Klumsy Kat has multiple disabilities/ differences, which actually increases her lovableness to everyone in the Coppola home (even the mom, albeit briefly), including Aspie Mouse, who requested her presence. This relatively short chapter (16-18 pp.) has no villain (like Chapter E), although the rats that invade #83’s house (formerly Mr. Nakamura’s) do need to be “removed.” A female cat with multiple disabilities who plays with Aspie Mouse, gets AM’s help to reduce anxiety and thus clumsiness. However, Claire Coppola is apparently allergic to KK, so the cat needs to go, much to everyone in the house’s dismay. After only posting 2 pages in July of 2020, 6 more pages (total of 8- about half) were posted on Jan. 12, 2021. The aim is to finish the chapter by month’s end, and then officially “republish” it as the lead chapter, replacing Chapter E (Therapy Dog Needs Therapy) posted 12/31/20.
Notes for Chapter F, “Klumsy Kat, But Only When Anxious” (first 8 pages for now)
Klumsy Kat as a character was developed around the same time as Stupid Mouse (Aspie Mouse’s forebear) when the Author of this Graphic Novel was 12 years old. But while Klumsy Kat often appeared in issues of Stupid Mouse in separate one-page stories — and was one of three cats featured in separate 16-page comic book specials called “The Cats” — she (ex-he) wasn’t involved in any stories with Stupid Mouse.
To make Klumsy Kat more 3-dimensional and truly unique — as the only cat who’d prefer really playing with AM instead of wanting to kill him — she got a makeover: first, KK became a she; next — as when Stupid Mouse became Aspie Mouse — her former “stupid look” of one eye up, one eye down was replaced by having one “lazy eye” to help explain coordination issues; then she’s made deaf, as all-white cats usually are (she was always all-white). Also, her front paws were de-clawed, an all too-often procedure done to keep cats from scratching the furniture, usually with bad psychological and even physical problems resulting for the cat. Finally, she likely also has Autism, helping explain her “unexpected” behavior of not wanting to kill mice or birds.
Despite her apparent compatibility with the Coppola family, Klumsy Kat (or KK) ends up in trouble. When Klumsy Kat gets anxious, she causes a lot of upheaval: breaking things, interrupting meal preparation and other activities. Anxiety leading to upheaval is quite widespread in society, but especially pervasive for those with Autism. This is where Aspie Mouse comes in: he helps KK find ways to reduce her anxiety, which reduces her clumsiness.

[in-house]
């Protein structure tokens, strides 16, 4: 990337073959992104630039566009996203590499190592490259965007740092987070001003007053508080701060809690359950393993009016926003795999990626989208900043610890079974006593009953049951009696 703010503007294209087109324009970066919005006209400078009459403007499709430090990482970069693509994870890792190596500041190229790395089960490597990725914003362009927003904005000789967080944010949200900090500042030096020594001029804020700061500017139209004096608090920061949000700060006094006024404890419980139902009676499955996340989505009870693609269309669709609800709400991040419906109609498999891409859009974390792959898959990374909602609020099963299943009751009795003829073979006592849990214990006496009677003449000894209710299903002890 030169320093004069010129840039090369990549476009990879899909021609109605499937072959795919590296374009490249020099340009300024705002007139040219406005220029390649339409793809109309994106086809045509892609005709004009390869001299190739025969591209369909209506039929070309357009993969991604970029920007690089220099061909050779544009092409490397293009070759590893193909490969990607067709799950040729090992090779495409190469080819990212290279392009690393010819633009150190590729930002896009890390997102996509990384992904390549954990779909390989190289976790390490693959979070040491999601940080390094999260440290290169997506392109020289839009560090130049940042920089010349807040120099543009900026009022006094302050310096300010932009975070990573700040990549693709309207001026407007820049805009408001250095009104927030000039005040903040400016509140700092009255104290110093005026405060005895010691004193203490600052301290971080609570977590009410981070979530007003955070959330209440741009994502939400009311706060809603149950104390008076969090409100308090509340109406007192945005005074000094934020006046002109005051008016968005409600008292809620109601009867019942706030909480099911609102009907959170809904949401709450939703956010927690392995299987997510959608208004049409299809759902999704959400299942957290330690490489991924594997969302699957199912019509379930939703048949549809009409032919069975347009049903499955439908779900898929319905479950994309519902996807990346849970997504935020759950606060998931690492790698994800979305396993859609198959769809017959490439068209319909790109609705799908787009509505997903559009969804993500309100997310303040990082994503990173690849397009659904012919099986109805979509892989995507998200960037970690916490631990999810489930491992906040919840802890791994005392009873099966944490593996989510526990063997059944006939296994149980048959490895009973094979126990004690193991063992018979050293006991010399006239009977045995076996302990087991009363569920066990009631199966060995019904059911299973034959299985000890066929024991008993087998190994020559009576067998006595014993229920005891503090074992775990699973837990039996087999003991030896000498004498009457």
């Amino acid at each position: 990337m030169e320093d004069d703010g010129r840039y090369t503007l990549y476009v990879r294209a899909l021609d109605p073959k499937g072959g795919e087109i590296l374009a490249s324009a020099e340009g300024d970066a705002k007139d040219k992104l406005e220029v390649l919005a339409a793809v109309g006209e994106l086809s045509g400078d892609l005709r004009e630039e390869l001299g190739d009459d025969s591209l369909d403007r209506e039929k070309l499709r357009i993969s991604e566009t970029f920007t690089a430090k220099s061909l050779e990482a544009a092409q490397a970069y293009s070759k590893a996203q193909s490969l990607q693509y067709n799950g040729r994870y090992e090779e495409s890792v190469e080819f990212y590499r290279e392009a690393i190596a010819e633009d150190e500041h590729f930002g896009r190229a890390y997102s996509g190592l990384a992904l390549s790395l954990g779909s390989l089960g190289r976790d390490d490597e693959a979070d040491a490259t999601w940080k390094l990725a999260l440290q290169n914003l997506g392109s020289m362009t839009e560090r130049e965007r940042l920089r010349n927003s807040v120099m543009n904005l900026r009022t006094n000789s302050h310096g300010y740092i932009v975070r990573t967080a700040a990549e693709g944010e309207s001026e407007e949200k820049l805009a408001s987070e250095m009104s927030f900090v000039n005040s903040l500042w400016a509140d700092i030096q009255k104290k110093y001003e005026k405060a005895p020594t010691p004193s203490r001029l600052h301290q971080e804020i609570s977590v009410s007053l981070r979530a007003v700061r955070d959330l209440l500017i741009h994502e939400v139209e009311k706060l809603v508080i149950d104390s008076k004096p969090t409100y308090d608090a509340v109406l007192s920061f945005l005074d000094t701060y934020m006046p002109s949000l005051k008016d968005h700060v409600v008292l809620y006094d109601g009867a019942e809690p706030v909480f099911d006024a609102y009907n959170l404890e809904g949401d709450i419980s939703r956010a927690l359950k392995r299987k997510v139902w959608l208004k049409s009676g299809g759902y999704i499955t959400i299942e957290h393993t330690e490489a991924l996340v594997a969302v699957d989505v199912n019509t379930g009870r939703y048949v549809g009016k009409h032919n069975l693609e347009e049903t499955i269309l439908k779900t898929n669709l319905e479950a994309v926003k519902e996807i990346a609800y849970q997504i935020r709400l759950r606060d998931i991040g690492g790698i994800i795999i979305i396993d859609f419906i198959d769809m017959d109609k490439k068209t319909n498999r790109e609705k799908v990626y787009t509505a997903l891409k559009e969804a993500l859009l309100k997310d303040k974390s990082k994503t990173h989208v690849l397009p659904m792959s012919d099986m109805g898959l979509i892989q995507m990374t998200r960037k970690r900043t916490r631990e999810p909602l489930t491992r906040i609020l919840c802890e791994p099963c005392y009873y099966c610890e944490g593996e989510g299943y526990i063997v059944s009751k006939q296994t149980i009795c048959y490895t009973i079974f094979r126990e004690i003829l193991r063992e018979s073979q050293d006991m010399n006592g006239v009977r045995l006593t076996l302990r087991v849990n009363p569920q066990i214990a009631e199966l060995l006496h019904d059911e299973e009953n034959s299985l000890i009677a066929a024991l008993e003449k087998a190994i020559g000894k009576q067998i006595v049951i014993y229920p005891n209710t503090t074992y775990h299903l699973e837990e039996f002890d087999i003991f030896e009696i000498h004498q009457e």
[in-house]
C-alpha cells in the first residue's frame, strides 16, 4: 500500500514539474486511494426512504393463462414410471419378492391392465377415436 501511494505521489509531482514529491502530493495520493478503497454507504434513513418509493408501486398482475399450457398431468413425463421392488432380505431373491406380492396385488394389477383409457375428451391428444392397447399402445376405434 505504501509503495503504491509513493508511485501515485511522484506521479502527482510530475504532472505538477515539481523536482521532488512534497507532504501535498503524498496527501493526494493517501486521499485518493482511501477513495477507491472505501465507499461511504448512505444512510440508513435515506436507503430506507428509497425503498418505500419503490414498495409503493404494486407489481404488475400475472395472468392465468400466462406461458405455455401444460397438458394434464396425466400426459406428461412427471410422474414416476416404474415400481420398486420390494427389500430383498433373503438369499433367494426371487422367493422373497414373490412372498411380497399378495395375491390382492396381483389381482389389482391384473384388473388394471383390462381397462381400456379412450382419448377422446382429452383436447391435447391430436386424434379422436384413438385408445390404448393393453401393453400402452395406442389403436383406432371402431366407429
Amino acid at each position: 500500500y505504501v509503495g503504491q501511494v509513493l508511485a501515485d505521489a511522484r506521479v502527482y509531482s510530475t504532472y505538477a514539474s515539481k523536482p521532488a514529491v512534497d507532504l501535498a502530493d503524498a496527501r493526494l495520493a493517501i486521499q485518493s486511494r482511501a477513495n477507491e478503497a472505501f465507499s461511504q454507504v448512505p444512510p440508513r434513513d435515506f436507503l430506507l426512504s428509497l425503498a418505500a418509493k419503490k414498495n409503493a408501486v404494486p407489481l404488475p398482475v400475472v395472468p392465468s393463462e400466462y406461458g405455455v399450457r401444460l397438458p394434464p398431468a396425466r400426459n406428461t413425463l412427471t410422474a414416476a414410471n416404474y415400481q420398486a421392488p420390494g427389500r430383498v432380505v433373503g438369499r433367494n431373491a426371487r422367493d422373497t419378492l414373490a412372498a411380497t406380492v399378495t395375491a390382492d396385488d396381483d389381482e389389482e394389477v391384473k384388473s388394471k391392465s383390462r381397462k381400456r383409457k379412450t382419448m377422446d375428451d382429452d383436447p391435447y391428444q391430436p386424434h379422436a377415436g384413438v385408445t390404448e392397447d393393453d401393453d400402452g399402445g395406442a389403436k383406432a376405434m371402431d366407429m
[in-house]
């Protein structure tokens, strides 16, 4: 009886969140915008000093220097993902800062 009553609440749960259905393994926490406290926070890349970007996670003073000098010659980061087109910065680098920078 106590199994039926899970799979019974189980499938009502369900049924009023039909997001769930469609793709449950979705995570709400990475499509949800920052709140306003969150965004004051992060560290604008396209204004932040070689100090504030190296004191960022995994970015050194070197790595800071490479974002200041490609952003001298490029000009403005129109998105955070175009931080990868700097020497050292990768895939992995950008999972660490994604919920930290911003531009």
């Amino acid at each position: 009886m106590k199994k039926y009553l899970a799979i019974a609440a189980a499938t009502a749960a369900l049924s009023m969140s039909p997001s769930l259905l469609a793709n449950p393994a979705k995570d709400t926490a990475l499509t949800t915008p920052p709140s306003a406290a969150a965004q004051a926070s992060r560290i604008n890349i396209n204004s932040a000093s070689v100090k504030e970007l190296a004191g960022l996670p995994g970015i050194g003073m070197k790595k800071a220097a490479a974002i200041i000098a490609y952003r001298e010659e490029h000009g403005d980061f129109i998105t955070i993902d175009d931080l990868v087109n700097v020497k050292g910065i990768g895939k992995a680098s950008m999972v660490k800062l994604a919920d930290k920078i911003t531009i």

There are really four “scenes” that follow after KK is introduced to AM: (1) While teaching KK tag, Claire hits KK with a broom (thinking KK has bad intent for AM), which gets KK flustered, so she tumbles downstairs to the basement and breaks window glass; (2) While finally being the “chased” in tag, KK slides on some grease on the floor, causing a pan of lasagna to land all over her, really upsetting Gloria (the mom). Not KK’s fault, but … (3) #83 comes over to ask for AM’s help in ridding her house next door of rats that are trying to displace the mice; AM brings KK over and the rats decide they’ll find another house instead; (4) While playing a new game (for KK), hide and seek, KK chooses a cabinet with fancy fragile dishes and figurines to try to hide behind; it tips over, much breaks, and Gloria is super-angry!
So when Gloria Coppola discovers that Claire is allergic to cats — at least to Klumsy Kat — (or believes she is), it gives her a good excuse to get rid of KK (renamed “Kind Kat” by AM!), much to the dismay of Aspie Mouse’s — and everyone else in the house.
Questions for Thought/ Discussion: Ch. F, ” Klumsy Kat, But Only When Anxious “
F 1: On the first page of this chapter, several different “body language” postures and cues are shown.
a. How good are you in interpreting other people’s facial features and body language?
b. What’s unusual about the way Bobby and Aspie Mouse are sitting in the first panel? What do you think it means?
c. In separate panels, Bobby and AM each fold their arms in front of their chest. Does it mean the same thing for both of them? What does it mean? Do you ever fold your arms in front of your chest? If yes, what does it mean when you do it?
d. Aspie Mouse nods up and down (we know that means yes), but also spins around “in circles” after Bobby draws a picture of a cat. Do you agree that AM spinning around in circles means for AM what Bobby says it would mean for him — “positive excitement?” Do you sometimes spin around in circles? If yes, what does it mean for you?
d. In the last panel on Page 1, Mrs. Coppola puts her hand on her forehead. What do you think it means for her? Do you sometimes slap your forehead? What does it mean for you?
F 2: Klumsy Kat is introduced right away as having “multiple disabilities” — hearing and eyesight issues, plus having been de-clawed. There’s little dispute these are “disabilities” (or disorders). On the other hand, people with Autism often dispute having their brain function described that way, vs. as “differences.”
a. Why do you think Mrs. Coppola is particularly afraid of letting Klumsy Kat (KK) go outside? What might happen to KK outside?
b. How much do you think KK’s “differences/ disabilities” vs. other cats matter in how positively Claire and AM in particular react initially to KK?
c. What concerns would you have about KK if she met up with a fiercer cat (such as Brilli in Ch. C or the ASPCA cat in Ch. D? In Ch. G, you’ll see just such a meetup.
d. What is your position as to whether — or to what extent — Autism is a difference? a disorder? a disability?
e. Do you, like KK, have “multiple conditions” (one or more besides Autism) that society considers a disorder or disability? If yes, how do these/ does this other condition(s) increase your difficulties in dealing with the non-Autistic world? What positives do you have from this/ these additional condition(s)?